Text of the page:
5 strategies to avoid the death rattle and keep your resolutions alive and well

Cricketer’s will be familiar with the term ‘death rattle’ which is when they are batting and miss a ball directed at the stumps the familiar sound of wickets breaking can be heard, and your time at the batting crease is over.

Research shows that the end of January each year generally results in the death rattle for most New Year Resolutions (NYR) meaning they are no longer active and being pursued.

The question that has been asked many times without being satisfactorily resolved is, why is that the case?

Just recently I posed the same question to a group of experienced business colleagues who meet in Brisbane once a fortnight to share their experiences and views. The following is a summary motivated by that discussion with suggestions on how each pitfall can be overcome.

Before I do that though it’s important to acknowledge that not everyone believes in setting NYR for several reasons. So this article is written for those who who do believe in setting them but have had mixed results to date.

1. Mindset

There can be a lot of forced hype around setting a specific date for making changes in your personal or business life. It’s important to note that at any time during the year we may be dissatisfied with some aspect of our personal and business lives which is important enough to motivate us to make some changes. We agree or ‘resolve’ that changes are required and set a goal and actions to achieve the new outcome.

The mindset challenge for many people is getting over the arbitrary pressure to do it at a certain time of the year under the guise of a NYR. In many ways, this is a good time of the year to reflect on the previous year and refresh your thoughts and set some new goals for the coming year.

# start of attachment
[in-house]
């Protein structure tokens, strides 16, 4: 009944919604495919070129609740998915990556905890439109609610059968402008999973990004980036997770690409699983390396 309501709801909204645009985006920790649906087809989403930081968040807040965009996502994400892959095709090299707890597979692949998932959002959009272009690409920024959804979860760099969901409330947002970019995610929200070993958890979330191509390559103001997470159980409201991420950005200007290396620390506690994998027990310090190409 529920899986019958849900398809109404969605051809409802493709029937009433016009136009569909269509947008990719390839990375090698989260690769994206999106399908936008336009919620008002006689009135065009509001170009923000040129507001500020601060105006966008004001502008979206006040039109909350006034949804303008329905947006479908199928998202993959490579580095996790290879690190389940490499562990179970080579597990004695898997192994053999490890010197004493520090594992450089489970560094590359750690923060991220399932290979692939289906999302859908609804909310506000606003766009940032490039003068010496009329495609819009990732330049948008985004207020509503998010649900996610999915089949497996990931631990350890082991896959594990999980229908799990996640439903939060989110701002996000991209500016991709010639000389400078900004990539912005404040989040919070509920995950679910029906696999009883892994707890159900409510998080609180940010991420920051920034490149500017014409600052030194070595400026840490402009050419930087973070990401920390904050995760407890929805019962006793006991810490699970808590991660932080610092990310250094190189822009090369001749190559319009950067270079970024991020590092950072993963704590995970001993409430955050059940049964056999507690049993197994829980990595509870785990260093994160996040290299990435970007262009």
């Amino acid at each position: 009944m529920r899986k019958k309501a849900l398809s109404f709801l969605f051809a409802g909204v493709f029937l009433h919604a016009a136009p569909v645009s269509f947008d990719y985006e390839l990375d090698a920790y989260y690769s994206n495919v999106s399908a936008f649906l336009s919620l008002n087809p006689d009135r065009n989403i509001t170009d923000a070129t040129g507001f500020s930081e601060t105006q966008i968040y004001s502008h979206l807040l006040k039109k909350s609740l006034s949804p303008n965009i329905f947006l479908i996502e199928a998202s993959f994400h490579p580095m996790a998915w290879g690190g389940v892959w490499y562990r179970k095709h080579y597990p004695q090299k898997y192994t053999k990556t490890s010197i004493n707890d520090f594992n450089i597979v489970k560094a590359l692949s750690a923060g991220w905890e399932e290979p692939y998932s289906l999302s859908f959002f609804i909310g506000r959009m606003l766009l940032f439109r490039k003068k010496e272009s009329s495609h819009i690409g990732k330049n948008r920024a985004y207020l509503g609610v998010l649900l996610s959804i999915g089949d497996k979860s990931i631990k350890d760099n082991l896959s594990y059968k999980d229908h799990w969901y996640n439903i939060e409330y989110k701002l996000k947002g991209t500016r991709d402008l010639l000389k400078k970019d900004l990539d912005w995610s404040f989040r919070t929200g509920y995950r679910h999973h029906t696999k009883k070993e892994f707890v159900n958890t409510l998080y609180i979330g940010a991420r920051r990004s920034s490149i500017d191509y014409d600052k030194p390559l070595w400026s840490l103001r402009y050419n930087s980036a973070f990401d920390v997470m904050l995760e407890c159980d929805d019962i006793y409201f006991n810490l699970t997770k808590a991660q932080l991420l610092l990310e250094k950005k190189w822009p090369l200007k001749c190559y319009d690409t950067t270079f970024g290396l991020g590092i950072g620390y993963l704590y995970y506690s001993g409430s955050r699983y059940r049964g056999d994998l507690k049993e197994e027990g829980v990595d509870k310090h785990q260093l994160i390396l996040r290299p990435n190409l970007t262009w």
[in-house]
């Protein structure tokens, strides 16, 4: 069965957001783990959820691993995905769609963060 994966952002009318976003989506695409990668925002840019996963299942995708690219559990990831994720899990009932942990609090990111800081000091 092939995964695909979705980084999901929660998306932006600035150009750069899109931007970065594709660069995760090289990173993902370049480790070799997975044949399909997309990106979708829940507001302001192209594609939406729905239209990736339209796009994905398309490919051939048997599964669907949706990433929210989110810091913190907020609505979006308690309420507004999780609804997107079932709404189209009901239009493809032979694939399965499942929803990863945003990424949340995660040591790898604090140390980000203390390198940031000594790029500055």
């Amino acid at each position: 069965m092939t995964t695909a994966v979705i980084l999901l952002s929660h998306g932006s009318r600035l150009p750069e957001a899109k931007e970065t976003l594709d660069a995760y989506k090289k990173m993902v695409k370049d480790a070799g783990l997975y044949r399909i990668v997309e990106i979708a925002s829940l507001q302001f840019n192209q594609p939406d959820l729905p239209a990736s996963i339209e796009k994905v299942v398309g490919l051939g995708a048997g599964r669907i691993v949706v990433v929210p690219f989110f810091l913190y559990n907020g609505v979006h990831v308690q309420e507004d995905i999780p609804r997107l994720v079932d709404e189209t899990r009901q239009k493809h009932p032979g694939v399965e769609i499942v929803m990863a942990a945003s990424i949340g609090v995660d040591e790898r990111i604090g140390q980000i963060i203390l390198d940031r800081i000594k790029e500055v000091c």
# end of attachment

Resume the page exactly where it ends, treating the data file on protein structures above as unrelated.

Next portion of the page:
I generally find that people who complain about setting NYR are often those that struggle with setting any goals at all and that’s a worry. My advice is to simply look at it as simply being a worthwhile set of goals for the coming year and just move on without getting caught up in the hype of the name and generally negative connotations that accompany it.

2. Motivation

Unless the reason or motivation for making changes is strong, it’s unlikely to have the emotional impact that will keep you going no matter what. Quite often this is associated with writing a goal or NYR that is vague and poorly crafted such as “My goal this year is to lose weight” as opposed to something like:

“In the next 12 months I will do everything necessary to attain my ideal weight of 85 kilos and have a trim and toned body I am proud of.”

It needs to be powerful, visceral, and in language that stimulates the senses and parts of the brain that drive and sustain momentum.

I often say to my clients that a great goal is one in which you say to yourself:

You know what, I could not live with myself if I did not achieve that goal this year.

If that’s too over the top for some people then tone it down a little; but not a lot if you want to be successful.

3. Baby steps

When mountain climbers set out to conquer Mount Everest they know it must be done in various stages over various time periods from base camp all the way up to the summit. Each stage will be meticulously mapped out because these are historically high risk plans and decisions that have life and death implications. It’s not that dissimilar in a way with our businesses as poor planning and decision making could literally mean the death of our business.

The secret is to take the time to detail the action steps required to complete a goal into manageable bit size chunks. Identifying and documenting these detailed steps does take some thinking time and effort but it will be worthwhile.

I often find that people can successfully break down their holiday plans into days and sometimes hours but struggle when it comes to the business side of things. It’s the same principle, simply another mindset block to be overcome.

When we do take the time to break the goals down into bite size action steps then they are more likely to be successfully implemented.